2 Kings 4:8-37
Evangelism is more than just preaching the Gospel. It is the sharing of the teachings of Jesus Christ to others. The individual Christians life should be an example of Christ to the world.
This is the story of how Elisha restores a child to life. This is similar to the story in 1 Kings 17:17-24. What does this story have to do with evangelism? The answer is simple. Someone needed to hear the Word from God, and so God sent someone out.
In verses 8-11:
A Shunammite woman realizes a man of God which passes by continually. He was an evangelist, out spreading the Word of God. The woman sensed a need for the traveling prophet, so out of kindness she had prepared a room for him to use while he was there for his journey. I would think it was similar to a Bed & Breakfast or like the new Air B-n-B’s.
Many years ago, when true evangelism was going through our nation, there were many believers that had a spare room in their home, which they called the ‘prophet’s chamber.’ I remember those days when a visiting preacher would stay in church members home during a revival week. That way the visiting preacher did not have to pay for a hotel room nor meals.
How often do we offer assistance to those that pass by in our lives that may need some type of assistance? What has happened to the old-time revivals with visiting ministers? Where are they now?
In verses 12-19:
Sometime later, Elisha tells his servant to bring the Shunammite woman to him. It appears that the prophet wanted to repay her and her husband for their kindness. She was asked was there anything that she needed. Elisha’s servant told him that she was without child. Elisha tells her that she would have a son. This is remarkably similar to the case of Sara and Abraham in Genesis.
Time passed by and she gave birth. As time passes again, the child goes out to help his father but unfortunately, he was ill and died. Why? We do not know. What we do know is that an answered prayer has a tragic outcome.
In verses 20-25:
The woman had faith. She did not blame nor curse God. She lays her deceased child on the bed where the man of God had slept. We are unsure why this is, but we could presume that she began to have belief in the God that Elisha served. The passage does not say anything about her praying to God, just that she tells her husband that she is going to search for the man of God that had been there at their home. She had confidence that her son could be restored.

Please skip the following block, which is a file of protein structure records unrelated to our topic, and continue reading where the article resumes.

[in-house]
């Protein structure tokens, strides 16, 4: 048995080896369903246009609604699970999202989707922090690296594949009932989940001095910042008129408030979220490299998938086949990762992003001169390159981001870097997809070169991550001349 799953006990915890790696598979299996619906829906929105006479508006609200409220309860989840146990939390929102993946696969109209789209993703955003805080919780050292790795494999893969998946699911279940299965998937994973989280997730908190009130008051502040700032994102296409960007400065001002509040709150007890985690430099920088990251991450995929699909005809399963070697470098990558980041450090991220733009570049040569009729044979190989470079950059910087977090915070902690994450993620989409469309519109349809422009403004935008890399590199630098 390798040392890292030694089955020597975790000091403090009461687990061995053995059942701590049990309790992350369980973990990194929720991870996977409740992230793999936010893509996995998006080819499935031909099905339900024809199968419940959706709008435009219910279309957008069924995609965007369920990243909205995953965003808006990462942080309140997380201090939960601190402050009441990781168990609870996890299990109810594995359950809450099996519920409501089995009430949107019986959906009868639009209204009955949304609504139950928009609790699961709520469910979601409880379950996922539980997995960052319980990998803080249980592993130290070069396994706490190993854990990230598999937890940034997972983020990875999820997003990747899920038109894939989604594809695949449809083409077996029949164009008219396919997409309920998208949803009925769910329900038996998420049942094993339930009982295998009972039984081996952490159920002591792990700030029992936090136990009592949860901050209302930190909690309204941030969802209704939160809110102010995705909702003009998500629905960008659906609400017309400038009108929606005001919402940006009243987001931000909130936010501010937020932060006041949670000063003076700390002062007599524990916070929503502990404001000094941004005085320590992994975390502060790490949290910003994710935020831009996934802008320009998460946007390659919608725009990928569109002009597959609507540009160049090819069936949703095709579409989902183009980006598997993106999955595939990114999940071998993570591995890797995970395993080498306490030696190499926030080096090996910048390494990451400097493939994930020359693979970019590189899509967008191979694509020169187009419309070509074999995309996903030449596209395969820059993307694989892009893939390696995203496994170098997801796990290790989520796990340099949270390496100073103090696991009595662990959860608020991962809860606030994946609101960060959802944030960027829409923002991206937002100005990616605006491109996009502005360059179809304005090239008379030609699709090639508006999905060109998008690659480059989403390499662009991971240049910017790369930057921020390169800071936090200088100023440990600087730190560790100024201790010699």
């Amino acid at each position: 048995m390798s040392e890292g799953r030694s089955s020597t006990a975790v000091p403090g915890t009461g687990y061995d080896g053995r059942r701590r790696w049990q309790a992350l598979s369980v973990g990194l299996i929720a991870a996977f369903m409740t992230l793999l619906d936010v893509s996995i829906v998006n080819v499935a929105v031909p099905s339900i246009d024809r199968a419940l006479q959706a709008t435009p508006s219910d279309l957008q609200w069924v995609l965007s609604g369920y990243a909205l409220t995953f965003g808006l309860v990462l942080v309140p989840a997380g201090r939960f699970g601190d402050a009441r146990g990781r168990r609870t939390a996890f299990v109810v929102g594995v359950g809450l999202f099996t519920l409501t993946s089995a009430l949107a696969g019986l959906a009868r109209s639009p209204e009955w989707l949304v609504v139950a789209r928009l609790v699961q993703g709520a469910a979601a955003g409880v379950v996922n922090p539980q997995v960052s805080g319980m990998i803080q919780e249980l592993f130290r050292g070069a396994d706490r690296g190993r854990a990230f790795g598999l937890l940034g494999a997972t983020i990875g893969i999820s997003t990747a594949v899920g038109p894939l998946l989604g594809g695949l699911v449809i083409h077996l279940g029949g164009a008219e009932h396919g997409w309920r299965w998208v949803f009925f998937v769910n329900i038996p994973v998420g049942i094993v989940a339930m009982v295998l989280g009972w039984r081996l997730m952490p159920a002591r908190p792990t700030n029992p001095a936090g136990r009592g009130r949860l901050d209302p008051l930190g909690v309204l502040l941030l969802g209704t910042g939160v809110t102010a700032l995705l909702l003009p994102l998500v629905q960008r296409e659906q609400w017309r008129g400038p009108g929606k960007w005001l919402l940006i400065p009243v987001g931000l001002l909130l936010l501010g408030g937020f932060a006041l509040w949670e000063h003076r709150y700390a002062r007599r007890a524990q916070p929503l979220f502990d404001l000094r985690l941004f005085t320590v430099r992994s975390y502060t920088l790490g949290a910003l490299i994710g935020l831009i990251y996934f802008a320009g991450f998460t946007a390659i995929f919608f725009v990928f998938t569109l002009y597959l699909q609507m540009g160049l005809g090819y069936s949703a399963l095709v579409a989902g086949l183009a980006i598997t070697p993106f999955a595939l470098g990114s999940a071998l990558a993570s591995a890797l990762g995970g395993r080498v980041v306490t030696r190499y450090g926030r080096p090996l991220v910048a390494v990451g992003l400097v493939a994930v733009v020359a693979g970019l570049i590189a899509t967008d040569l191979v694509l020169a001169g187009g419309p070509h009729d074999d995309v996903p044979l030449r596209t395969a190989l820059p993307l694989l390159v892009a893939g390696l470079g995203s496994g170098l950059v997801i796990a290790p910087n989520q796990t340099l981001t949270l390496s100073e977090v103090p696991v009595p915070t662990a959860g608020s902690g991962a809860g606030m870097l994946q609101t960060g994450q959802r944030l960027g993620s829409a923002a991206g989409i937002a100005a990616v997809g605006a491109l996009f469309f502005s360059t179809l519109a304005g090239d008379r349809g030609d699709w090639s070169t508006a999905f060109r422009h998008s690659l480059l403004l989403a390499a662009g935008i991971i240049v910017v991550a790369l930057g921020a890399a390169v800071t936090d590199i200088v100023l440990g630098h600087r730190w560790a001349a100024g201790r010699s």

The woman broke tradition. It was not the new moon of the sabbath. She got out of the normal rituals. How often do we get ourselves stuck in the same routine? Many in today’s churches will comment that “We have always done it this way.” Times may come when we need to change from our old habits or rituals. God does not change but we may need to so that we can reach others.
In verses 26-30:
The man of God had compassion for others. He sent his servant to inquire about her and her family. He did not know about her current situation, he just remembered her and her family. Do we have true compassion for others in the world?
When she got to the man of God, Elisha, she fell at his feet (Matthew 28:9). Elisha’s servant was about to move her, but Elisha stopped him. Elisha was unsure of her reason to be there. He states that “the Lord had hid it from me.” She seems angry and asks him why did he deceive her? Elisha tells his servant to go to the child and place his staff on the child’s head.
The woman said she would not leave Elisha. So, the man of God went to where the issue was. There are times we need to get out and go. It is more important to go to the problem. Do not sit back and wait for others or for the problem to come to us. Too often we remain in our “comfort zone” and do not venture out to where the “need” is. Yes, our fellow believers will have needs and issues that will happen, but the true need is out there amongst the world, those that are lost, dying, and on their way to a devil’s hell. That is where the true need is.
Some Christians want just to sit back inside their church building and say, “come on in here, we compel thee to come,” when they should be going out there and be giving the invitation.
In verses 31-37:
Elisha’s servant got there first and did as he was instructed. However, the child did not wake up. The condition was recognized, and the man of God was not defeated by failure. Not his failure but the failure of the world. Elisha knew the objective, went into the inner chamber, and prayed to be endued with power. Elisha cried to God in faith and belief. Maybe Elisha saw the similarities between this situation and the one Elijah was in.
Prayers do get answered, it might not be in the way we want, but in accordance with God’s will.
Elisha's petition and technique for raising the dead child show God's own consideration for individuals who are hurting. The action that followed the prayer was that the child came to life. Elisha, in faith, had called unto God and the child was restored. We can only imagine the woman’s response.
There is a need for us to be alive as well. Do not be a dead servant. Do not settle for nothing except life. There is life in Christ. We need to show true concern for others as we share the Gospel. Those who take the life of Christ to a dead world must do so with deep conviction and in fervent prayer. Those dead in sin come to life when they come in contact with Christ.
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